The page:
Presentation on theme: "Chap 9: Elders Anita Sego Spring, 2005. Chap 9: Elders Chapter Objectives Identify the signs of an aging population. Define the following groups-old,"— Presentation transcript:
Chap 9: Elders Anita Sego Spring, 2005
Chap 9: Elders Chapter Objectives Identify the signs of an aging population. Define the following groups-old, young old, old old, and oldest old. Define the terms aged, aging, elders, gerontology, and geriatrics. State several commonly held myths about the senior population. Explain the meaning of an age-pyramid.
Chap 9: Elders Chapter Objectives List the factors that affect the size and age of a population. Define fertility and mortality rates and explain how they impact life expectancy. Explain the difference between support and labor-force ratios. Briefly outline elder abuse and neglect in the United States.
Chap 9: Elders Chapter Objectives Describe the typical elder, with regard to martial status, living arrangements, racial and ethnic background, economic status, and geographic location. Identify the six instrumental needs of elders. Briefly summarize the Older Americans Act of 1965.
Chap 9: Elders Chapter Objectives List the services provided for elders in most communities. Explain the difference between respite care and adult day care. Identify the four different levels of tasks with which elderly need assistance.
Chap 9: Elders Definitions Aged –state of being old Aging –changes that occur as living things grow older Gerontology –study of aging Geriatrics –medical practice specializing in treatment of the aged
Chap 9: Elders Myths of Aging Myth: –“After age 65, life goes steadily downhill.” Truth: –There is no magic age that defines the boundary between healthy middle age and total decrepitude.
Chap 9: Elders Myths of Aging Myth: –“Old people are all alike.” Truth: –There are more differences among seniors than any other segment of the U.S. population.
Chap 9: Elders Myths of Aging Myth: –“Old people are lonely and ignored by their families.” Truth: –Seniors are the least likely to be lonely of any age group; and those who live alone are likely to be in close contact, either in person or by telephone, with close friends and/or their children.
Chap 9: Elders Myths of Aging Myth: –“Old people are senile.” Truth: –Senility is the result of disease and only affects about 5% of seniors living in noninstitutional settings.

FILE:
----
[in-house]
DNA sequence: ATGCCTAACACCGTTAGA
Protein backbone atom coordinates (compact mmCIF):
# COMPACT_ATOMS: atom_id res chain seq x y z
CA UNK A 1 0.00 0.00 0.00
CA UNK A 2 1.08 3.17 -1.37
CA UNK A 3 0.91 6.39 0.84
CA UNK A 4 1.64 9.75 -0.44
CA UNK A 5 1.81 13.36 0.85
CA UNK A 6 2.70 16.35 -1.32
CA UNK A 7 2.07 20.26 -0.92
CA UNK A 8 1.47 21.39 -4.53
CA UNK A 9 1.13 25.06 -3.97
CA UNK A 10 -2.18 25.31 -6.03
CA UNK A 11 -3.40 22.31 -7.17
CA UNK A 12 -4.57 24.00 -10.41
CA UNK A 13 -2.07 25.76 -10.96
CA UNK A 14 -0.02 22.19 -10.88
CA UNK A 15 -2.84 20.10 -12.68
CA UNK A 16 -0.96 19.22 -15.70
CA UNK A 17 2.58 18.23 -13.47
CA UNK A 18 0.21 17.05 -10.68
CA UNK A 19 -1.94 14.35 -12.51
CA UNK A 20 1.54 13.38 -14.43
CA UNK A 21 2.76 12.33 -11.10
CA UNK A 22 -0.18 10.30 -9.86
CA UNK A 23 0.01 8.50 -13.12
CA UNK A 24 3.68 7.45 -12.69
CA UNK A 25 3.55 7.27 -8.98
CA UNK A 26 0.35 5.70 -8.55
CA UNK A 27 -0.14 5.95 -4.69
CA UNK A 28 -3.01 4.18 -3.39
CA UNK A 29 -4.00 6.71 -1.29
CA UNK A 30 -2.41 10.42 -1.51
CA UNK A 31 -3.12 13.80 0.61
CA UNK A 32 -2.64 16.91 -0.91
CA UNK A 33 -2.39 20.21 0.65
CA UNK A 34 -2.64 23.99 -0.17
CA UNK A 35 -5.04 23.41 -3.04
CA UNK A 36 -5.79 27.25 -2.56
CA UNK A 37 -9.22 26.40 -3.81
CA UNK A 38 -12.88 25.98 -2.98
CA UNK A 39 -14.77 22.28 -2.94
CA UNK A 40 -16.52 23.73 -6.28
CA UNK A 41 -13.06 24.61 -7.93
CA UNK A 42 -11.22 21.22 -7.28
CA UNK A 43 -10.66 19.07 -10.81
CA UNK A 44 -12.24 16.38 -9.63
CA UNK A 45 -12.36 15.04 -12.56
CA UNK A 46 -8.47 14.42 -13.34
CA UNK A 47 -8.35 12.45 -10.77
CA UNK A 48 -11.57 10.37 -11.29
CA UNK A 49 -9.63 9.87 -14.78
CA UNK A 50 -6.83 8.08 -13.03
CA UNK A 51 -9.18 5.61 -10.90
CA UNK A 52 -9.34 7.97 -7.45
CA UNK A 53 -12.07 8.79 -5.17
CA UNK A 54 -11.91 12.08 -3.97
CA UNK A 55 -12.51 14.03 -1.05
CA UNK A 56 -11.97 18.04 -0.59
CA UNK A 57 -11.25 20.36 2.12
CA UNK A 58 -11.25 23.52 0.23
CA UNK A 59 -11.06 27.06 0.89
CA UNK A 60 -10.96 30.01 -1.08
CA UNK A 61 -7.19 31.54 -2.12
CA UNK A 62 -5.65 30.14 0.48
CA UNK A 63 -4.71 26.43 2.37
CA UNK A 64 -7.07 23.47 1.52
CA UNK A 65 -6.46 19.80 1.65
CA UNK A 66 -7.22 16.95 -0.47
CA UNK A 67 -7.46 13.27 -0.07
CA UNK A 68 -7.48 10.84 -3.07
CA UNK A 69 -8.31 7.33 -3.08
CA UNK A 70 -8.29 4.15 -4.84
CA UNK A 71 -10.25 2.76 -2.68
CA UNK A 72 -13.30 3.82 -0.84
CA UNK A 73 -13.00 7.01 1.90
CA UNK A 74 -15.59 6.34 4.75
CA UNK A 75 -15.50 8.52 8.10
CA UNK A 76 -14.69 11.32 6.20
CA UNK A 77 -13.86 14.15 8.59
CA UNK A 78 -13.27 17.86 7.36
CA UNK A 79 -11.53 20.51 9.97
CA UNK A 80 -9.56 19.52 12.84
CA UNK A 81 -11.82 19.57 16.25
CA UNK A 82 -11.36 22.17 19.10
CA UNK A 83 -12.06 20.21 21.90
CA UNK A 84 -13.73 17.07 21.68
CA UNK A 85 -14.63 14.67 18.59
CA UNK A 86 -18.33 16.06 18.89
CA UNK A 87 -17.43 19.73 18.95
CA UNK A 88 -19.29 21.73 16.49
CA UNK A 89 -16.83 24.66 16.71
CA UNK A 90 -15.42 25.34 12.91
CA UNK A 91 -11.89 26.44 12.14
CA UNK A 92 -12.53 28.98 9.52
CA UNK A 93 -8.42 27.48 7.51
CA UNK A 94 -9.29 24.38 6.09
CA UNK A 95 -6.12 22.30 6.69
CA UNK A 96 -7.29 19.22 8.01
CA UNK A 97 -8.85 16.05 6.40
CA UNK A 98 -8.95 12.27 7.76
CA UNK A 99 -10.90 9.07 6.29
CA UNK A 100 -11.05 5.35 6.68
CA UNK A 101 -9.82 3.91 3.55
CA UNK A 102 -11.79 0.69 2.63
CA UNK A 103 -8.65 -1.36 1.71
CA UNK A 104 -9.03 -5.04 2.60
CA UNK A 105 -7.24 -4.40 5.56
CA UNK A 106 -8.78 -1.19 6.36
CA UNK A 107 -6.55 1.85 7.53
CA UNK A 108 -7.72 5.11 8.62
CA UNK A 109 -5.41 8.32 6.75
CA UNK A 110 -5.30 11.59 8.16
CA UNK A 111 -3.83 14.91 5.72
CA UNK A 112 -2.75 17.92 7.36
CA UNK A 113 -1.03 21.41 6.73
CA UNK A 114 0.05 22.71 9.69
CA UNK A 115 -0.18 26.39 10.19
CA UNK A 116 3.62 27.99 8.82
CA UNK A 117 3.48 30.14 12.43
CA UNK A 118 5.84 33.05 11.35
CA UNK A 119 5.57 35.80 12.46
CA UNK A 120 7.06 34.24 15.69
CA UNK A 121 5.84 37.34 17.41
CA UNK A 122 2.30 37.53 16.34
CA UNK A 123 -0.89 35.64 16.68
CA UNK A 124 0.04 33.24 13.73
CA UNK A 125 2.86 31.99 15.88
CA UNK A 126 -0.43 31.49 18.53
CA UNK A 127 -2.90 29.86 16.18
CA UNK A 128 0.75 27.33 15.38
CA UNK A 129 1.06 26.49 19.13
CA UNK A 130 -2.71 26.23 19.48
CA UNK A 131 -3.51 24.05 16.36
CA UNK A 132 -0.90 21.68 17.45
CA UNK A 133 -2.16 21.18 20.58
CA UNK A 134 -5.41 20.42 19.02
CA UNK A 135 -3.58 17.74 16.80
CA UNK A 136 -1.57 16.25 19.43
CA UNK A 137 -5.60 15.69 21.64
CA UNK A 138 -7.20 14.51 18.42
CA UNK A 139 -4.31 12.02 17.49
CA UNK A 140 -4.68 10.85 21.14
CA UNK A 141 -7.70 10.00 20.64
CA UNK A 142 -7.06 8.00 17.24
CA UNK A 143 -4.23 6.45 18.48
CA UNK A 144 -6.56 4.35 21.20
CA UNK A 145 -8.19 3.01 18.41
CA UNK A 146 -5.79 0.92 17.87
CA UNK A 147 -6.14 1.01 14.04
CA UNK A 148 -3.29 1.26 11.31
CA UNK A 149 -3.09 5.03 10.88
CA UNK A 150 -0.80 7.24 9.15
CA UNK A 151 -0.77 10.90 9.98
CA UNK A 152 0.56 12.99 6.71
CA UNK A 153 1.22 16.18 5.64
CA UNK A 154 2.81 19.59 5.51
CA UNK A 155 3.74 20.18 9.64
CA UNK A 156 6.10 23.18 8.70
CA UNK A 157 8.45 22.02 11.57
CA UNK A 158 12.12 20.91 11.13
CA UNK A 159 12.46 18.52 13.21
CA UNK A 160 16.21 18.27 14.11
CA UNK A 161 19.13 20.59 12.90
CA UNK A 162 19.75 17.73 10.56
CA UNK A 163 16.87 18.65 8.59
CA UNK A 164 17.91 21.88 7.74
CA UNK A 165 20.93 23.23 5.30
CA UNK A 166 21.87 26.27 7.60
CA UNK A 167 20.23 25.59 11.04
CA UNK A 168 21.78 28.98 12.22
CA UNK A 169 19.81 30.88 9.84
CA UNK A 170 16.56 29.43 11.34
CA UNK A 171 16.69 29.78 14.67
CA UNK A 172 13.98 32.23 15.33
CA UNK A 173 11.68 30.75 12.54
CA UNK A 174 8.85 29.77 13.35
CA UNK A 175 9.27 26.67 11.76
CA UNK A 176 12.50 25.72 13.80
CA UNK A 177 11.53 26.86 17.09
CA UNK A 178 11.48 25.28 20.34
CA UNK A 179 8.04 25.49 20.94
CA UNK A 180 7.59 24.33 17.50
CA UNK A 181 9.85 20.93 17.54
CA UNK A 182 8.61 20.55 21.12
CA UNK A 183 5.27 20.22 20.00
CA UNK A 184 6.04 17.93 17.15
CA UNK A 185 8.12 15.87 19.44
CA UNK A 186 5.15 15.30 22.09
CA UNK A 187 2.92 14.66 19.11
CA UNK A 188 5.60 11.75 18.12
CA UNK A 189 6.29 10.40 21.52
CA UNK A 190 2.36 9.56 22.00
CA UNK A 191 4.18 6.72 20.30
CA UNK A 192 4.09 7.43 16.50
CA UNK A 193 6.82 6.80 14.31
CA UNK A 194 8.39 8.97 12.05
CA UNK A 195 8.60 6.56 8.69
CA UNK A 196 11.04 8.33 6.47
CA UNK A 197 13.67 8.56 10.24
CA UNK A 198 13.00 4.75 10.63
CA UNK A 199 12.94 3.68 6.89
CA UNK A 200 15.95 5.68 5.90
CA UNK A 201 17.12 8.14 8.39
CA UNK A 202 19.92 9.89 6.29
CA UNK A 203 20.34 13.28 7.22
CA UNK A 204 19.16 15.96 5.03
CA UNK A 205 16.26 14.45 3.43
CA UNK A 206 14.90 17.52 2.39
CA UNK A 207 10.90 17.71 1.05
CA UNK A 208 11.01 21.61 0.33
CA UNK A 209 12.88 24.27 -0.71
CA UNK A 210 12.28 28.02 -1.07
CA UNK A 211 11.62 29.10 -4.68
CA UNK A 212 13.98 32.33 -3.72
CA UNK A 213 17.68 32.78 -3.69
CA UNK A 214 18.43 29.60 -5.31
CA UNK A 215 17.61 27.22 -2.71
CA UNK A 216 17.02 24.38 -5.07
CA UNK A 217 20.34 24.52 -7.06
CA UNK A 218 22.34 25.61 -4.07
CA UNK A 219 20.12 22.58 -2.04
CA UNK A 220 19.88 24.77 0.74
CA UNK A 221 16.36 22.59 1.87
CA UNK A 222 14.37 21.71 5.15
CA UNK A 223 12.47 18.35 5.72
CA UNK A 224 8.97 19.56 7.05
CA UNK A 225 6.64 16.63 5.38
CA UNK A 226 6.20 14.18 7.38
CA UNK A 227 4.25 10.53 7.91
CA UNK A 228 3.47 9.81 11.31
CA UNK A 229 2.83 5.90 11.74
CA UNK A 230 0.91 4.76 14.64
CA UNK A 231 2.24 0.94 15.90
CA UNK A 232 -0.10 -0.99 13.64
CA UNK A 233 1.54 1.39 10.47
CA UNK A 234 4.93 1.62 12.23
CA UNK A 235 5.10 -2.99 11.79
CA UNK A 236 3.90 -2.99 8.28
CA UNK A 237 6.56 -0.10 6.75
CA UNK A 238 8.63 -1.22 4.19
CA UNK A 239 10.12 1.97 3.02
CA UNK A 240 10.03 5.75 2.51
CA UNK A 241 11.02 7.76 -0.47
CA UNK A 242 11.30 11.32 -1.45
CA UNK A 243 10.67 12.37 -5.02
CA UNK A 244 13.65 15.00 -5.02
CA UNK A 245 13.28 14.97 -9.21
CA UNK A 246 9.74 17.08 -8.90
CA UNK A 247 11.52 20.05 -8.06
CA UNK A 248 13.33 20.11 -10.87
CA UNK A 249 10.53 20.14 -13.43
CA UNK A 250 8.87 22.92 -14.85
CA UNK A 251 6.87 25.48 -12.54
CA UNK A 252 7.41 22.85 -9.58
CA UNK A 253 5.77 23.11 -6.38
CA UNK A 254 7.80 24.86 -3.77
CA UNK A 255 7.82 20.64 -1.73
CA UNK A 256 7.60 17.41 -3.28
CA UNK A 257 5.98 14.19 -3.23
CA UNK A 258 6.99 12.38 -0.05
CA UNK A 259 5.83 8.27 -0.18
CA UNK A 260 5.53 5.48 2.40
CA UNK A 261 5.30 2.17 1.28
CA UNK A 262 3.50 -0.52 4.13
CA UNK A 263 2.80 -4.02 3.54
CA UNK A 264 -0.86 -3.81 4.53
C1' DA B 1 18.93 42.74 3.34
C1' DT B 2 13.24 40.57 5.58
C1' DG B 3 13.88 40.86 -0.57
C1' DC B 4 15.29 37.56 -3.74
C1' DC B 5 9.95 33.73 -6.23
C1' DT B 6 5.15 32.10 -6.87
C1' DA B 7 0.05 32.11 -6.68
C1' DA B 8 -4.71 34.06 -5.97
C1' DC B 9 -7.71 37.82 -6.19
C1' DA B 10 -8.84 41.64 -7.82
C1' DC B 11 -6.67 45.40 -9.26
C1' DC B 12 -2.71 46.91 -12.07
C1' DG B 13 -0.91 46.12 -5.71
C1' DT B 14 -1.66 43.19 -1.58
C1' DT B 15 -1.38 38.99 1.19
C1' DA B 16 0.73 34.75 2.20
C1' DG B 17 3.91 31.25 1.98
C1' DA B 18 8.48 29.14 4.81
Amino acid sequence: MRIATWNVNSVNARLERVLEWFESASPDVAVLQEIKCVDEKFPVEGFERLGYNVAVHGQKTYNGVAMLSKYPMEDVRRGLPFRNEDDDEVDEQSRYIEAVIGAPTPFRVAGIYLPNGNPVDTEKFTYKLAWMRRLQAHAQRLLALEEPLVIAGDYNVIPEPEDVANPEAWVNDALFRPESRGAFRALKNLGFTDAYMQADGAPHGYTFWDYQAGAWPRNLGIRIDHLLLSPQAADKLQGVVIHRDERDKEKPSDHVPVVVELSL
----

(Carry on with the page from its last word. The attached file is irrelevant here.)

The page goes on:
Chap 9: Elders Myths of Aging Myth: –“Old people have a good life.” Truth: –Though seniors do gain certain advantages when they retire and when their children leave home, they still face a number of concerns such as loss of loved ones, loss of health, and loss of value in society.
Chap 9: Elders Myths of Aging Myth: –“Most old people are sickly.” Truth: –Most older people do have at least one chronic health problem, but the majority of seniors are able to live active life-styles.
Chap 9: Elders Myths of Aging Myth: –“Old people no longer have any sexual interest or ability.” Truth: –Sexual interest does not diminish with age, but there is a slight alteration in sexual response. Nonetheless, many seniors in reasonably good health have active and satisfying sex lives.
Chap 9: Elders Myths of Aging Myth: –“Most old people end up in nursing homes.” Truth: –Only approximately 6% of those above the age of 65 live in nursing homes. While that % jumps to 25% for the oldest old, (85 & over) it is still well below half.
Chap 9: Elders Myths of Aging Myth: –“Older people are unproductive.” Truth: –There is no consistent pattern to show superior productivity in any age group.
Chap 9: Elders Demography of Aging Size & Growth Factors which affect population size & age –fertility rates –mortality rates –migration
Chap 9: Elders Support & Labor-Force Ratios Support ratio –comparison between society’s unproductive and productive individuals –total support ratio youth support ratio –elderly support ratio Labor-force support ratio –based upon the number who are actually working
Chap 9: Elders Demography of Aging Marital status & other variables Living arrangement Racial and Ethnic composition Geographic Distribution Economic Status
Chap 9: Elders Income Sources of Seniors
Chap 9: Elders Housing Needs of Seniors Housing older homes homes of lower value in need of repair less likely to have central heating and air conditioning less likely to have a telephone Single family Multi- Mobile homes
Chap 9: Elders Health Profile of Elders Mortality Morbidity –Chronic conditions –Impairments
Chap 9: Elders Health Behaviors Less likely –consume large amounts of alcohol –smoke cigarettes –overweight or obese when compared to younger counterparts Neglect and Abuse
Chap 9: Elders Instrumental Needs of Elders Income Housing Personal Care Health Care
Chap 9: Elders Transportation Concerns of Seniors Important to remain independent Solutions to Transportation Problems –Fare reductions –Subsidies to mass transit –Subsidies for taxis –Funds to assist centers in purchasing equipped vehicles
Chap 9: Elders Community Facilities & Services Meal service –programs such as meals-on-wheels & congregate meals Homemaker service –enables elderly to remain in their own homes Chore & home maintenance service Visitor service
Chap 9: Elders Community Facilities & Services Adult day care –provides care for seniors left alone all day Respite care Home health care Senior centers Other Services